Deep CNNs With Spatially Weighted Pooling for Fine-Grained Car Recognition
Fine-grained car recognition aims to recognize thecategory information of a car, such as car make, car model,or even the year of manufacture. A number of recent studieshave shown that a deep convolutional neural network (DCNN)trained on a large-scale data set can achieve impressive resultsat a range of generic object classification tasks. In this paper,we propose a spatially weighted pooling (SWP) strategy, whichconsiderably improves the robustness and effectiveness of the fea-ture representation of most dominant DCNNs. More specifically,the SWP is a novel pooling layer, which contains a predefinednumber of spatially weighted masks or pooling channels. TheSWP pools the extracted features of DCNNs with the guidanceof its learnt masks, which measures the importance of thespatial units in terms of discriminative power. As the existingmethods that apply uniform grid pooling on the convolutionalfeature maps of DCNNs, the proposed method can extract theconvolutional features and generate the pooling channels froma single DCNN. Thus minimal modification is needed in termsof implementation. Moreover, the parameters of the SWP layercan be learned in the end-to-end training process of the DCNN.By applying our method to several fine-grained car recognitiondata sets, we demonstrate that the proposed method can achievebetter performance than recent approaches in the literature.We advance the state-of-the-art results by improving the accuracyfrom 92.6% to 93.1% on the Stanford Cars-196 data set and91.2% to 97.6% on the recent CompCars data set. We have alsotested the proposed method on two additional large-scale datasets with impressive results observed.
Fine grained object recognition, exemplified by fine-grained car recognition, has attracted much attentionrecently. Many works and datasets have been proposed in thisresearch field –. Compared to other objects, cars havesome unique properties, which provides a range of challengingresearch topics in object recognition. The enormous numberof car models makes car a rich object class. Moreover, carshave a large intra-class variation due to unconstrained posesand multiple viewpoints. Cars also have a unique hierarchicalstructure, which contains three levels from top to bottom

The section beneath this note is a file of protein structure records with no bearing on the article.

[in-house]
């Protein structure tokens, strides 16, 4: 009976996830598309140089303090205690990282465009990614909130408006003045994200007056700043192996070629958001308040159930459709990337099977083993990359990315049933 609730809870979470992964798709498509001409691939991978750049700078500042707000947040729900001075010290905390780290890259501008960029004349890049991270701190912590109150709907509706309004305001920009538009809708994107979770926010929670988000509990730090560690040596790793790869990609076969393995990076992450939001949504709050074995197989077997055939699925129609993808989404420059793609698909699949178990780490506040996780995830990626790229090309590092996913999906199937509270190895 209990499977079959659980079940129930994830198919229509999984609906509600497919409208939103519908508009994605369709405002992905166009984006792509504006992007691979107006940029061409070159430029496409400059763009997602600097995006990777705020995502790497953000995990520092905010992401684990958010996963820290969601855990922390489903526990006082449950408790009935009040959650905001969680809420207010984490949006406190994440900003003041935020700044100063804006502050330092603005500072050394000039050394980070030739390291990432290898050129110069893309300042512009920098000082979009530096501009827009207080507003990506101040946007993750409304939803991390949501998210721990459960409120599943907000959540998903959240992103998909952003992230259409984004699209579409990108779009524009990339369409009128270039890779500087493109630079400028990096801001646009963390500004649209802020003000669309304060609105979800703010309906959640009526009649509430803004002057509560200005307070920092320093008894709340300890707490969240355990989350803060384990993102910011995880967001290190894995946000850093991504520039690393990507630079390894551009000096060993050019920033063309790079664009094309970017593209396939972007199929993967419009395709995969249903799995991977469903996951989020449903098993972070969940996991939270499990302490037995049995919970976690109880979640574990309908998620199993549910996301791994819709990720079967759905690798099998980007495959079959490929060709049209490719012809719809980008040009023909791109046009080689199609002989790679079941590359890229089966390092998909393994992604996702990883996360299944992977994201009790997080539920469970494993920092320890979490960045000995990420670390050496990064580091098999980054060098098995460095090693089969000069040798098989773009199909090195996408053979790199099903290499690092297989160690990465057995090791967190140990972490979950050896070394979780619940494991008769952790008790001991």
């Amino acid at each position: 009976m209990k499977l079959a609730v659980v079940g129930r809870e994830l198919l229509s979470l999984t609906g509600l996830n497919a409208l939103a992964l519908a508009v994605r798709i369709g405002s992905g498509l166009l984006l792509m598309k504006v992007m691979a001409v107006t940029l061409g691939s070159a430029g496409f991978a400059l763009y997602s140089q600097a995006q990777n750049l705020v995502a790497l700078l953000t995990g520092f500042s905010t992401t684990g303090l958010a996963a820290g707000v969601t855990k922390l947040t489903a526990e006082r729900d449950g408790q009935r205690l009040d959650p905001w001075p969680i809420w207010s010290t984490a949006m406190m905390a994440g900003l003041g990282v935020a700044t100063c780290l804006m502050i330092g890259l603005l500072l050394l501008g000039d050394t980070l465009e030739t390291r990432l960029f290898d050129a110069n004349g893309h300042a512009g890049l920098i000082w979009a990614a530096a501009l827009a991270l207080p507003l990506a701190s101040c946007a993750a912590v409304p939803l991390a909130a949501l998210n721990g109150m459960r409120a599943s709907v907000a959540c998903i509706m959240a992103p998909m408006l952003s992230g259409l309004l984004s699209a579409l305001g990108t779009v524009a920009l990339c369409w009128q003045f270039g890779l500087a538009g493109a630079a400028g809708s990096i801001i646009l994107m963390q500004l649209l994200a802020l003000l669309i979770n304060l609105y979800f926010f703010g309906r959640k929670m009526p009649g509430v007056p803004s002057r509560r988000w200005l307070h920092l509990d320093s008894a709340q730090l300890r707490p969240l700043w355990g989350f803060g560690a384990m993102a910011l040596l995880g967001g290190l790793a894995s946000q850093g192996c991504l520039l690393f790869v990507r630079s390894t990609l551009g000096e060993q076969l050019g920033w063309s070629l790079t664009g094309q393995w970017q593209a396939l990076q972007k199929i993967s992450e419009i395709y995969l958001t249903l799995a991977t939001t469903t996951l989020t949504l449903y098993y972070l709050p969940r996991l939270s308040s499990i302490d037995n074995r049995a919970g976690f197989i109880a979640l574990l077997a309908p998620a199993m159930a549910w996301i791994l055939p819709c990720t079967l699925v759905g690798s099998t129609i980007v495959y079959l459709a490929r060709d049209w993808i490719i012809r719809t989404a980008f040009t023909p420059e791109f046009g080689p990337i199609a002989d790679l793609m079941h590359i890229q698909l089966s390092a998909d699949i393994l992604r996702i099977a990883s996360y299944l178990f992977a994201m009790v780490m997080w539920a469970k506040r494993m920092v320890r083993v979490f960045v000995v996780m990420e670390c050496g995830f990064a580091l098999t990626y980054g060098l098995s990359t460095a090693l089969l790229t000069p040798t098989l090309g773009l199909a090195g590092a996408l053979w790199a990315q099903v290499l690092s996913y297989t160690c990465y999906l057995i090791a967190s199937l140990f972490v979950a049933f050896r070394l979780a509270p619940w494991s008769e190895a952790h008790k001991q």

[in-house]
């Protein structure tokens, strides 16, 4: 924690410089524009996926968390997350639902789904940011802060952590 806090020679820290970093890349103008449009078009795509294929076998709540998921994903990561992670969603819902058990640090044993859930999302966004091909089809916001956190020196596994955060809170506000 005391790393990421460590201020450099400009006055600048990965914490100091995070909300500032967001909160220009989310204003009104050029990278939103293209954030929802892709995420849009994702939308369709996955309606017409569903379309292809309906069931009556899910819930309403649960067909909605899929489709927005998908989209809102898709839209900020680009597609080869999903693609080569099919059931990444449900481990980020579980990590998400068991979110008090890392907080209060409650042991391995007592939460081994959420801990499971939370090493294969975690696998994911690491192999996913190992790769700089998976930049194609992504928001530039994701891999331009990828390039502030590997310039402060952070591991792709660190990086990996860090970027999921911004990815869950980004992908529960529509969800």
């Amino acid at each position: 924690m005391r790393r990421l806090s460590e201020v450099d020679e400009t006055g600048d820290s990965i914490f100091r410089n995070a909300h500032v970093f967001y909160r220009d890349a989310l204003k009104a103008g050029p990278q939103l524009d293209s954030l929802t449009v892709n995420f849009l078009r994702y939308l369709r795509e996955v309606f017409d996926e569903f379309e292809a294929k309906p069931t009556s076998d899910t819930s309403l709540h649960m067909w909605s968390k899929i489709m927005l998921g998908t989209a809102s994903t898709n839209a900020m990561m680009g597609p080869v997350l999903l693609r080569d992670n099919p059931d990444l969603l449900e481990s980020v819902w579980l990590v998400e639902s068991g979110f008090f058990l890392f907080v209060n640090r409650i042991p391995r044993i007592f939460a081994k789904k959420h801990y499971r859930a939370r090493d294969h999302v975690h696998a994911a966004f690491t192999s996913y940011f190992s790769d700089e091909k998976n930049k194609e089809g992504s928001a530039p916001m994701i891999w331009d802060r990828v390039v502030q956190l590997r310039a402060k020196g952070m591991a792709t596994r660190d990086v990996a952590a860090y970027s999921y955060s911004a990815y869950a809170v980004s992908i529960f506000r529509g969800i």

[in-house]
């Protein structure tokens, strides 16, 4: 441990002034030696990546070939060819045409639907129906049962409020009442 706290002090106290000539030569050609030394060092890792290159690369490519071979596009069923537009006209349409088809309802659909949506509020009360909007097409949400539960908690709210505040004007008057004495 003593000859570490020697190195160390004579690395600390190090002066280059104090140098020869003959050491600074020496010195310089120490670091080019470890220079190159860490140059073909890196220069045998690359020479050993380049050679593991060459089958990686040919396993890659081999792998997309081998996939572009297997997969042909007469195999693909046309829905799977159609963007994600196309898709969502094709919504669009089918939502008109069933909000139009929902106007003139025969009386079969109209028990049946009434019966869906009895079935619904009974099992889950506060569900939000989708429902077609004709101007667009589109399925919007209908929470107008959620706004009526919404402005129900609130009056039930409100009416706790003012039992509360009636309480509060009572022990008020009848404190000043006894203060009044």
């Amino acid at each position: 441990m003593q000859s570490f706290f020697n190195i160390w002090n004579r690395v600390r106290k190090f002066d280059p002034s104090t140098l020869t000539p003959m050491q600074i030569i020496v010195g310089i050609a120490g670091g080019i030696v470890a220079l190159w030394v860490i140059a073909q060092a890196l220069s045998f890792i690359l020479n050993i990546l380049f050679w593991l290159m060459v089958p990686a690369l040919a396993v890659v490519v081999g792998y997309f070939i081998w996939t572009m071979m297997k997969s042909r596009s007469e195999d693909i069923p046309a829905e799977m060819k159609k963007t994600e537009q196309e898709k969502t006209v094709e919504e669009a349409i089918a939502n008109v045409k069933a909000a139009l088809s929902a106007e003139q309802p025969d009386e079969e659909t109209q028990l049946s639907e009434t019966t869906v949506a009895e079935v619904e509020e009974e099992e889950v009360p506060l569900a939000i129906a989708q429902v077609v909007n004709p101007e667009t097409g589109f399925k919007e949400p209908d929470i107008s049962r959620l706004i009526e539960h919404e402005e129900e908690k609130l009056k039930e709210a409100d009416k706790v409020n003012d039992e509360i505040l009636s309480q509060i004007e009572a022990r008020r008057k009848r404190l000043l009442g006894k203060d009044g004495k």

This structurepresents a direction to address the fine-grained car recognitionin a hierarchical way which targets at recognizing the identityof a car, such as car make, car model, even the year of manu-facture. In contrast to generic object classification –, thefine-grained car classification aims to distinguish subcategorieswithin the same car category. Car model classification is aintra-class classification task which is made difficult by thesmall visual differences between subcategories, unconstrainedposes, different illuminations, and cluttered backgrounds.In this paper, we mainly focus on the car model classification.A common approach for fine-grained classification tasks isthe parts-based pooling strategy . In this approach, variousdiscriminative parts of theobject are firstly localized, eachcorresponding to a human-specified object part. Then localfeatures falling into each partare pooled together to obtain apooled feature vector used for classification. Those parts areoften defined manually based on domain-specific knowledgeand part-based detectors are trained in a supervised method.However, there is usually no human-specified parts annotationin many fine-grained classification tasks. Annotating parts issignificantly more challenging than collecting image labels.Furthermore, these human-specified parts may not be optimalfor the specific task. Another line of research focuses on therobust feature representation of images, such as the VLAD ,Fisher vector  with SIFT features . Recently, deepconvolutional neural networks (DCNNs) have been shownto significantly outperform comparable methods on a widevariety of vision problems –. By replacing the SIFTwith features extracted from convolutional layers of a DCNNpre-trained on ImageNet , the fisher vector with DCNNfeatures  achieve state-of-the-art results on a number ofclassification tasks.Although DCNNs achieve good results in generic objectclassification, their performances are still below the afore-mentioned methods in fine-grained classification tasks. TheseDCNNs under-perform mainly because their architectures arenot optimal for fine-grained objects, especially when objectsare small and appear in clutter. A breakthrough was maderecently by a cross-convolutional-layer pooling method .This method extracts subarrarys of convolutional featuremaps (CFMs) of a convolutional layer as local features anduses the CFMs of the successive convolutional layer as poolingchannels. Then, the extracted features are pooled with thesepooling channels to generate more robust image represen-tations. This method achieves the state-of-the-art results onseveral popular visual classification tasks. Later, a bilinearCNN framework  has been proposed for the fine-grained